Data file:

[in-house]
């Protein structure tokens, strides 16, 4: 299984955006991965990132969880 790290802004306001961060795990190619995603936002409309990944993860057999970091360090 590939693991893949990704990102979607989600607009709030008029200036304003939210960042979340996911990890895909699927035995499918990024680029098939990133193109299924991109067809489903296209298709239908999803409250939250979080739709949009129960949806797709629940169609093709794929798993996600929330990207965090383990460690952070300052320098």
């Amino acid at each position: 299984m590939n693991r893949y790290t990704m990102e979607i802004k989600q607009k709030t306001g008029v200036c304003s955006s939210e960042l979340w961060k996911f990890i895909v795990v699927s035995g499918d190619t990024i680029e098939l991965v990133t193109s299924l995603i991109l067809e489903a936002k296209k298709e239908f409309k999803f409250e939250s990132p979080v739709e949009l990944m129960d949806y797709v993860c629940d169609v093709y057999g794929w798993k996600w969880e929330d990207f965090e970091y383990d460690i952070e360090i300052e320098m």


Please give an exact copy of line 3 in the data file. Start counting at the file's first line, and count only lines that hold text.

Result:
């Amino acid at each position: 299984m590939n693991r893949y790290t990704m990102e979607i802004k989600q607009k709030t306001g008029v200036c304003s955006s939210e960042l979340w961060k996911f990890i895909v795990v699927s035995g499918d190619t990024i680029e098939l991965v990133t193109s299924l995603i991109l067809e489903a936002k296209k298709e239908f409309k999803f409250e939250s990132p979080v739709e949009l990944m129960d949806y797709v993860c629940d169609v093709y057999g794929w798993k996600w969880e929330d990207f965090e970091y383990d460690i952070e360090i300052e320098m």